In addition, they beat you pretty hard for the first two days. There isn’t a lot of leeway for being tired, for hands ripping, for muscles cramping or grip fatiguing. You’re expected to move (and move fast), and every movement was ordered as “perfect practice.” (No one got away with sloppy technique at any point during the weekend.) The days were long, the ‘bells never got any lighter, and the swings were endless. ENDLESS.
It wasn’t just physically demanding, either… there were plenty of mental challenges to overcome. (See Melissa’s prior post about the RKC for more insight on the mental aspects.)
Take Home: If you can make it through that weekend without breaking down – all the practice, skill work, workouts, and tests; all the instructions, reviews, questions and demands – then you’ve earned the right to feel pretty good about yourself. And that experience should be enough to carry your confidence for a long time to come.
The RKC: Is This For You?
Because of several factors already mentioned – the cost, the time commitment, the physical demand – the RKC isn’t for everyone. Here are a few questions to ask yourself before signing up for the RKC.
Question #1: Do you want to make coaching kettlebells your primary business, either as a trainer or as the owner of a kettlebell-focused gym?
If the answer is yes, then start preparing, because the RKC is an invaluable (and necessary) step in your professional kettlebell coaching career. If the answer is no, then think twice about whether you can spend the time, energy and money. While the RKC was an amazing experience for us (and we do plan to use our certifications), not everyone can afford taking five days and thousands of dollars to have a meaningful “learning experience.”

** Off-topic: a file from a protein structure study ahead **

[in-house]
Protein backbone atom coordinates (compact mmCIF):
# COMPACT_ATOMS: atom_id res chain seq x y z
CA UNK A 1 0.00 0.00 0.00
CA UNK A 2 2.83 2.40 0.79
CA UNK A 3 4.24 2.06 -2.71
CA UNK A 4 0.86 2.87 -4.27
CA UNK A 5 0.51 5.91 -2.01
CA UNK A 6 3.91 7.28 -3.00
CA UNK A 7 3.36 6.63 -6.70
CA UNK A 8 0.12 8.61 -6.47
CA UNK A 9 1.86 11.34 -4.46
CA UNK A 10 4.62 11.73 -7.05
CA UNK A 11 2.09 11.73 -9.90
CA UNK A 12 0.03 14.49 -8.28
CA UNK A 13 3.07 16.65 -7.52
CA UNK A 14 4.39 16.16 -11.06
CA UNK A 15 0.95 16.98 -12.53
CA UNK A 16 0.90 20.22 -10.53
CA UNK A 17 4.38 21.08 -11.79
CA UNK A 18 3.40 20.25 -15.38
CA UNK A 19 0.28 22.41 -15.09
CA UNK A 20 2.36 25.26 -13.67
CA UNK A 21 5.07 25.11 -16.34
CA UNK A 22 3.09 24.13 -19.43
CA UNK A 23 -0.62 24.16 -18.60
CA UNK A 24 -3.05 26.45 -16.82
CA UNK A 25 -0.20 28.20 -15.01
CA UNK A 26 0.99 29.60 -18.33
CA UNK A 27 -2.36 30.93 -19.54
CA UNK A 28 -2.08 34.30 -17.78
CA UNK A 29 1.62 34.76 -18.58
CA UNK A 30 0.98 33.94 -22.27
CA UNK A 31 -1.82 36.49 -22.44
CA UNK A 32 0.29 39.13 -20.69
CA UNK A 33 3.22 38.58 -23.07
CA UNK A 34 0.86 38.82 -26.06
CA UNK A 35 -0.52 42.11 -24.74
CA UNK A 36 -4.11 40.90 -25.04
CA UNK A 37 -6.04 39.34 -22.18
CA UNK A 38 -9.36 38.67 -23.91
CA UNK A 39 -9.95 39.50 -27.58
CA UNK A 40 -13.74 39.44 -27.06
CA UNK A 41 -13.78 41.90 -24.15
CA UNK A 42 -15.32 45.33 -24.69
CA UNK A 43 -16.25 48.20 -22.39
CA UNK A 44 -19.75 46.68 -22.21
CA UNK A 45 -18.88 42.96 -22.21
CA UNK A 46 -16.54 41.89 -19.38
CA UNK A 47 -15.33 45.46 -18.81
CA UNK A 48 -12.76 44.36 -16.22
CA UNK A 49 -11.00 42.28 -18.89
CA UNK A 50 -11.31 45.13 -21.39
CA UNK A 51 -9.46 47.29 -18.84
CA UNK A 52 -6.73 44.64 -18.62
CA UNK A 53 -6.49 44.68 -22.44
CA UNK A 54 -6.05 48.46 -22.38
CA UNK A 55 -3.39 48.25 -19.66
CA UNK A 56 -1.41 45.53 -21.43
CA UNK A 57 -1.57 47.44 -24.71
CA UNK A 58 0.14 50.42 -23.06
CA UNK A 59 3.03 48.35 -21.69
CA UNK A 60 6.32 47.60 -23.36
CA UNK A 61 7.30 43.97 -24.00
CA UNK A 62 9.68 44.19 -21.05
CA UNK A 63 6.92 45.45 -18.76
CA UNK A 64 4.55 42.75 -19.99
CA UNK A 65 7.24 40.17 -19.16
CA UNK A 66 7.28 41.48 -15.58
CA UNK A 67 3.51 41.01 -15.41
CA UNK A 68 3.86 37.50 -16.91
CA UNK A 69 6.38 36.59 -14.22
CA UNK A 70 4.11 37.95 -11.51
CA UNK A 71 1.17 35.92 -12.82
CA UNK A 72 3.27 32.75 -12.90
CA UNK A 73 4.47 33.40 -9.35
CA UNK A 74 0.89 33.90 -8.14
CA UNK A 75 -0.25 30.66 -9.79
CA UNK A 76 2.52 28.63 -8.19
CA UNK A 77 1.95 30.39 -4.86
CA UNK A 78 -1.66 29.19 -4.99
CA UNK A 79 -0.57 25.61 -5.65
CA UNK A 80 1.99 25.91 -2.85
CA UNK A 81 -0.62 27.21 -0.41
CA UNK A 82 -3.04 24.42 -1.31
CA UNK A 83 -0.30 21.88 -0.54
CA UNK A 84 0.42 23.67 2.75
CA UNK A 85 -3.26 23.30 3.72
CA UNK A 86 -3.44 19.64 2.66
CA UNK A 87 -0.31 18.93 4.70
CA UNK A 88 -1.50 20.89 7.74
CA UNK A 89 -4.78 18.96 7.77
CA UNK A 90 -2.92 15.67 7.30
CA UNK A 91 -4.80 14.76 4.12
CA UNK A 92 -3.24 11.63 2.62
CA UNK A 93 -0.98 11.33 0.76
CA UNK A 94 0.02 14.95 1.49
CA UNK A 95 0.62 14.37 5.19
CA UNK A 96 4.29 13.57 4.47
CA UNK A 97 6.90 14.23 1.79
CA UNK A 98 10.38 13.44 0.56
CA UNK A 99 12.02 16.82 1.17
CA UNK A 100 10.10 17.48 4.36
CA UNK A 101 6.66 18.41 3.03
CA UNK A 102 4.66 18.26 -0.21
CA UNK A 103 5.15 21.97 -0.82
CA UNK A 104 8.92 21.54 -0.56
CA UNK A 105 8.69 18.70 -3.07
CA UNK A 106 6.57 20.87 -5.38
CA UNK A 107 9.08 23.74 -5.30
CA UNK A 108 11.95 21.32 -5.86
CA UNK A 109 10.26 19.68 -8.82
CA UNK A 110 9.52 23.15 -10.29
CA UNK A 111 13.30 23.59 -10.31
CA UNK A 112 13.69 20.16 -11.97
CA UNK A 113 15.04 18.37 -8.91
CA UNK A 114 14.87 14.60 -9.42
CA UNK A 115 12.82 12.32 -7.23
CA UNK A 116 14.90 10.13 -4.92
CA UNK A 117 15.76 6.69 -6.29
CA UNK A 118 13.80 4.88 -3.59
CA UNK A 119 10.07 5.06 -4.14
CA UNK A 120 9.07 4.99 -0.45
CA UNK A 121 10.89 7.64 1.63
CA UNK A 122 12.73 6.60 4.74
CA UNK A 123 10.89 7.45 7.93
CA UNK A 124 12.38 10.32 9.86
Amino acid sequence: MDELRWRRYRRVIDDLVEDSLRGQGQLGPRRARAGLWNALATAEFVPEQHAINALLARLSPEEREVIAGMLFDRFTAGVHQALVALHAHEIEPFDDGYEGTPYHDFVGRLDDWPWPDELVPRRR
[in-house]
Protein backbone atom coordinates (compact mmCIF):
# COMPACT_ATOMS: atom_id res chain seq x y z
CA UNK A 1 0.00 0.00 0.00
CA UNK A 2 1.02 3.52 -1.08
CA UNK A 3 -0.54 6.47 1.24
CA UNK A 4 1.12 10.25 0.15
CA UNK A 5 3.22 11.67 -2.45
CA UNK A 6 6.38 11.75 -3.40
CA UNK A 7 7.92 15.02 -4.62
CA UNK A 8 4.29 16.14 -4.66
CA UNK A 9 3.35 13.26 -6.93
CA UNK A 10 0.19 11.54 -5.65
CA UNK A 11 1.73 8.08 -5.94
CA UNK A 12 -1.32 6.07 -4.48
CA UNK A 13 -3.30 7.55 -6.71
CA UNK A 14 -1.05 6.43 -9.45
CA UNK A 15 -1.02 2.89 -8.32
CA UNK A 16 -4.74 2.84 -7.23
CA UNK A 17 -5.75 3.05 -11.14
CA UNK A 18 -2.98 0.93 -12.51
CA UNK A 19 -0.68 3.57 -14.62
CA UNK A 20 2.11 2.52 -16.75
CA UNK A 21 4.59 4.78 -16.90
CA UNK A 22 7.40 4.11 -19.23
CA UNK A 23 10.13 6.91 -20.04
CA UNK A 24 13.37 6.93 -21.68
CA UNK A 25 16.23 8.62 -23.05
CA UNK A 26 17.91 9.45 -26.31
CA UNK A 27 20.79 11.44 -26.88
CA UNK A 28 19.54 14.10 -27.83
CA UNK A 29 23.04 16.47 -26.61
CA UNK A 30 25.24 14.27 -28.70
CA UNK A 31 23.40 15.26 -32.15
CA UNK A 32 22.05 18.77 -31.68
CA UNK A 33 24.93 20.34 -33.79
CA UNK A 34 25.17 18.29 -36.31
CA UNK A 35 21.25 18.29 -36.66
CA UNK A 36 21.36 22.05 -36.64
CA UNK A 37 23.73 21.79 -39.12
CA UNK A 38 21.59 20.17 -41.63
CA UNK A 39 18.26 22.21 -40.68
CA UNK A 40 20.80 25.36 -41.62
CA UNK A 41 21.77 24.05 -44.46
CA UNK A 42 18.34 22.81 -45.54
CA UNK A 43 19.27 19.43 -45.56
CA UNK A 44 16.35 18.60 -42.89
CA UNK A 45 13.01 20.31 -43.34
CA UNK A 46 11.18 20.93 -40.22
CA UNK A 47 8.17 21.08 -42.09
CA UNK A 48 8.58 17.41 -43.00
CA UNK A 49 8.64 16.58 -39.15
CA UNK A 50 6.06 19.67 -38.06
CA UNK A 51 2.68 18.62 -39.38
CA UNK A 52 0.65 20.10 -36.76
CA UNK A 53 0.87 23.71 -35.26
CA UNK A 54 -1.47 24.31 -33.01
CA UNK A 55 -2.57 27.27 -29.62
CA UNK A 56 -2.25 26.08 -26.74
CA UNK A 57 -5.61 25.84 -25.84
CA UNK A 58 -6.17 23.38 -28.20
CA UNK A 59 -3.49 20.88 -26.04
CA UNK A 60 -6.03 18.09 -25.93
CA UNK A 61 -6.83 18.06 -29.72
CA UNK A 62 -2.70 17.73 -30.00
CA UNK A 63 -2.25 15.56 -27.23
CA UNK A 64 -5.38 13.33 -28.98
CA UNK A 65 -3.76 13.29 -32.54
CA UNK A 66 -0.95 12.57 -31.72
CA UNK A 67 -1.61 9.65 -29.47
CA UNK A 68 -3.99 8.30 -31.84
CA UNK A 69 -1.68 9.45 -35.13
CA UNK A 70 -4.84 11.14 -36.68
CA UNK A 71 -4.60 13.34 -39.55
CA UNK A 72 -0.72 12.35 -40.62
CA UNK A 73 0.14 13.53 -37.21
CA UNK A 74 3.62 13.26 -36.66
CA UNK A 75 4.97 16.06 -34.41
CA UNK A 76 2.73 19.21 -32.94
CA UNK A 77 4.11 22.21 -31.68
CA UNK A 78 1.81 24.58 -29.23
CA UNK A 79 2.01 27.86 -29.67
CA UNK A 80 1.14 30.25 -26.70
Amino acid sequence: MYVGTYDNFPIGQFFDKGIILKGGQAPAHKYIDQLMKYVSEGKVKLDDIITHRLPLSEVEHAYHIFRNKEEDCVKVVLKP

In addition, we’d recommend you have some coaching experience before signing up, too. You’re expected to have a pretty sharp “eye” throughout the course of the weekend, and especially during your instructor evaluation. You can’t learn to spot movement flaws, limiting factors and technique weaknesses in a weekend, which means you’ve got to practice your coaching skills just as much as your kettlebell skills in the months leading up to the cert. We used just as many of our own personally-developed coaching cues during the weekend as we did the cues they taught us, which meant we had even more tools in our arsenal to help our fellow RKC candidates and coach our “victims.”
Question #2: Do you want to incorporate kettlebell movements (like the Turkish get-up, clean and press or snatch) into your gym or coaching practice, using kettlebells as one tool of many?
If you fit this category, perhaps as the owner of a CrossFit gym or a private training business, then you’re going to have to decide for yourself whether the RKC is right for you. The certification will certainly help you improve your own skills, fine-tune your coaching ability and deliver you the right “letters” to have credibility within the health and fitness community, but it’s a pretty specialized certification for someone who will only use kettlebells occasionally in their practice. In addition, you need to be pretty well prepared before you attend the cert, which usually necessitates a few months of private coaching with a local RKC-certified instructor in your area.